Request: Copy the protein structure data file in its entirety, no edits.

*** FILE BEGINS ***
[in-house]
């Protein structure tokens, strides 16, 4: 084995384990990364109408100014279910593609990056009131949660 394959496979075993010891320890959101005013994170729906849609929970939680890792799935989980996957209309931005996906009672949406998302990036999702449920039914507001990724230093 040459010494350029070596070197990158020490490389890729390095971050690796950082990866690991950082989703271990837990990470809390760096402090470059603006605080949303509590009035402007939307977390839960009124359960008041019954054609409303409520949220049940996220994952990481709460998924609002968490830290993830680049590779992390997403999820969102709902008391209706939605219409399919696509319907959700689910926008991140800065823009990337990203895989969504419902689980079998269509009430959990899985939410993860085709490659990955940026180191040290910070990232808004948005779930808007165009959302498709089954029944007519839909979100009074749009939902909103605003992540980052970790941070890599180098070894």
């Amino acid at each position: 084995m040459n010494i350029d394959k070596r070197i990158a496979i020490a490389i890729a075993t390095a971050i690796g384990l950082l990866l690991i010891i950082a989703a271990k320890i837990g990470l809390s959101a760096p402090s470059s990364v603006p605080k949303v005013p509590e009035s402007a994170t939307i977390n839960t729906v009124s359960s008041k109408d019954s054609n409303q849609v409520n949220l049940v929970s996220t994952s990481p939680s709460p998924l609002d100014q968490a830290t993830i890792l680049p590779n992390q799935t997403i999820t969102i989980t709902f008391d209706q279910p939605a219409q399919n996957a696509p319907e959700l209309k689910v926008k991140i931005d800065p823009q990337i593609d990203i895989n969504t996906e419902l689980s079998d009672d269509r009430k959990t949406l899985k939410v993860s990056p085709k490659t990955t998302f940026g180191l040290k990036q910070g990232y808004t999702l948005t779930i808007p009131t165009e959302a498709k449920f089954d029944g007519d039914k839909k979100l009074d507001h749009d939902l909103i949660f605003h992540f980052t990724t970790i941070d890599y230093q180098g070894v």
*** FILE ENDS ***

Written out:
[in-house]
């Protein structure tokens, strides 16, 4: 084995384990990364109408100014279910593609990056009131949660 394959496979075993010891320890959101005013994170729906849609929970939680890792799935989980996957209309931005996906009672949406998302990036999702449920039914507001990724230093 040459010494350029070596070197990158020490490389890729390095971050690796950082990866690991950082989703271990837990990470809390760096402090470059603006605080949303509590009035402007939307977390839960009124359960008041019954054609409303409520949220049940996220994952990481709460998924609002968490830290993830680049590779992390997403999820969102709902008391209706939605219409399919696509319907959700689910926008991140800065823009990337990203895989969504419902689980079998269509009430959990899985939410993860085709490659990955940026180191040290910070990232808004948005779930808007165009959302498709089954029944007519839909979100009074749009939902909103605003992540980052970790941070890599180098070894």
């Amino acid at each position: 084995m040459n010494i350029d394959k070596r070197i990158a496979i020490a490389i890729a075993t390095a971050i690796g384990l950082l990866l690991i010891i950082a989703a271990k320890i837990g990470l809390s959101a760096p402090s470059s990364v603006p605080k949303v005013p509590e009035s402007a994170t939307i977390n839960t729906v009124s359960s008041k109408d019954s054609n409303q849609v409520n949220l049940v929970s996220t994952s990481p939680s709460p998924l609002d100014q968490a830290t993830i890792l680049p590779n992390q799935t997403i999820t969102i989980t709902f008391d209706q279910p939605a219409q399919n996957a696509p319907e959700l209309k689910v926008k991140i931005d800065p823009q990337i593609d990203i895989n969504t996906e419902l689980s079998d009672d269509r009430k959990t949406l899985k939410v993860s990056p085709k490659t990955t998302f940026g180191l040290k990036q910070g990232y808004t999702l948005t779930i808007p009131t165009e959302a498709k449920f089954d029944g007519d039914k839909k979100l009074d507001h749009d939902l909103i949660f605003h992540f980052t990724t970790i941070d890599y230093q180098g070894v």